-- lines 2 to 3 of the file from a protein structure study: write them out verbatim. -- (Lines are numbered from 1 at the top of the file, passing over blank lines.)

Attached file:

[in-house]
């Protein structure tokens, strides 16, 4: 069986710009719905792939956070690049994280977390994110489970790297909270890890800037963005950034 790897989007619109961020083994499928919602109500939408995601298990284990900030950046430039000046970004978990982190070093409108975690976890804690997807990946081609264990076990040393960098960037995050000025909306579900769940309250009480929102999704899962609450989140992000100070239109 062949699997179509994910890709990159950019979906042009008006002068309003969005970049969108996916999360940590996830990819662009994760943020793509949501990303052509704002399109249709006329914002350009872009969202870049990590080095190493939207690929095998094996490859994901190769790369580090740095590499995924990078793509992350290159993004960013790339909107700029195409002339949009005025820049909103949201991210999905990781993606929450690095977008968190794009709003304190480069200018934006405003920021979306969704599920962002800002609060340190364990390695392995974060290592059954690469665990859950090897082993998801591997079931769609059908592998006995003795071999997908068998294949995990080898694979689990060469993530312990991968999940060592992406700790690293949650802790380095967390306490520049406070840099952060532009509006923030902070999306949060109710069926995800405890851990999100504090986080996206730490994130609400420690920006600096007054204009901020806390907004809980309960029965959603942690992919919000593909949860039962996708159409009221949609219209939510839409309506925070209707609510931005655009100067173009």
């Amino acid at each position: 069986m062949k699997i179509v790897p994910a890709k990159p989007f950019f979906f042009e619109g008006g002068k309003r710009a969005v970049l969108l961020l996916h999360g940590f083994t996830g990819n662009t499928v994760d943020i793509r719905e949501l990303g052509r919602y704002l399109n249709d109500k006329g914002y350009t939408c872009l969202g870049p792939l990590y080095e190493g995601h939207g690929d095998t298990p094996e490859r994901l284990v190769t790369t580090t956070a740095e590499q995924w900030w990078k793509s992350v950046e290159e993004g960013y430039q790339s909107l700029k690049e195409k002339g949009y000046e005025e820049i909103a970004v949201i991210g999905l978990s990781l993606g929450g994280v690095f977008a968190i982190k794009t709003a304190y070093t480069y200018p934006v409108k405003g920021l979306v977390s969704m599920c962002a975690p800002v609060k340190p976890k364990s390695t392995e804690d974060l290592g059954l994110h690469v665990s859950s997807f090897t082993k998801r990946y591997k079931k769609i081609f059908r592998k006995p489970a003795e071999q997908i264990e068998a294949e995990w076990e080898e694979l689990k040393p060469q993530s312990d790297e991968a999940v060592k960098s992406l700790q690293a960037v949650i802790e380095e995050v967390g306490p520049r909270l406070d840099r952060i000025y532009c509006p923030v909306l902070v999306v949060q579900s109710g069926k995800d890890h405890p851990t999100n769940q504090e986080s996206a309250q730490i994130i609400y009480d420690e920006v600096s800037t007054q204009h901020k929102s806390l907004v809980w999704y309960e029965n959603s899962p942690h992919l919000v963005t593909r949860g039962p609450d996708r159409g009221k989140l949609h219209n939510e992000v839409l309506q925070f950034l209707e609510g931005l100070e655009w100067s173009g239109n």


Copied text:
């Protein structure tokens, strides 16, 4: 069986710009719905792939956070690049994280977390994110489970790297909270890890800037963005950034 790897989007619109961020083994499928919602109500939408995601298990284990900030950046430039000046970004978990982190070093409108975690976890804690997807990946081609264990076990040393960098960037995050000025909306579900769940309250009480929102999704899962609450989140992000100070239109 062949699997179509994910890709990159950019979906042009008006002068309003969005970049969108996916999360940590996830990819662009994760943020793509949501990303052509704002399109249709006329914002350009872009969202870049990590080095190493939207690929095998094996490859994901190769790369580090740095590499995924990078793509992350290159993004960013790339909107700029195409002339949009005025820049909103949201991210999905990781993606929450690095977008968190794009709003304190480069200018934006405003920021979306969704599920962002800002609060340190364990390695392995974060290592059954690469665990859950090897082993998801591997079931769609059908592998006995003795071999997908068998294949995990080898694979689990060469993530312990991968999940060592992406700790690293949650802790380095967390306490520049406070840099952060532009509006923030902070999306949060109710069926995800405890851990999100504090986080996206730490994130609400420690920006600096007054204009901020806390907004809980309960029965959603942690992919919000593909949860039962996708159409009221949609219209939510839409309506925070209707609510931005655009100067173009």
């Amino acid at each position: 069986m062949k699997i179509v790897p994910a890709k990159p989007f950019f979906f042009e619109g008006g002068k309003r710009a969005v970049l969108l961020l996916h999360g940590f083994t996830g990819n662009t499928v994760d943020i793509r719905e949501l990303g052509r919602y704002l399109n249709d109500k006329g914002y350009t939408c872009l969202g870049p792939l990590y080095e190493g995601h939207g690929d095998t298990p094996e490859r994901l284990v190769t790369t580090t956070a740095e590499q995924w900030w990078k793509s992350v950046e290159e993004g960013y430039q790339s909107l700029k690049e195409k002339g949009y000046e005025e820049i909103a970004v949201i991210g999905l978990s990781l993606g929450g994280v690095f977008a968190i982190k794009t709003a304190y070093t480069y200018p934006v409108k405003g920021l979306v977390s969704m599920c962002a975690p800002v609060k340190p976890k364990s390695t392995e804690d974060l290592g059954l994110h690469v665990s859950s997807f090897t082993k998801r990946y591997k079931k769609i081609f059908r592998k006995p489970a003795e071999q997908i264990e068998a294949e995990w076990e080898e694979l689990k040393p060469q993530s312990d790297e991968a999940v060592k960098s992406l700790q690293a960037v949650i802790e380095e995050v967390g306490p520049r909270l406070d840099r952060i000025y532009c509006p923030v909306l902070v999306v949060q579900s109710g069926k995800d890890h405890p851990t999100n769940q504090e986080s996206a309250q730490i994130i609400y009480d420690e920006v600096s800037t007054q204009h901020k929102s806390l907004v809980w999704y309960e029965n959603s899962p942690h992919l919000v963005t593909r949860g039962p609450d996708r159409g009221k989140l949609h219209n939510e992000v839409l309506q925070f950034l209707e609510g931005l100070e655009w100067s173009g239109n």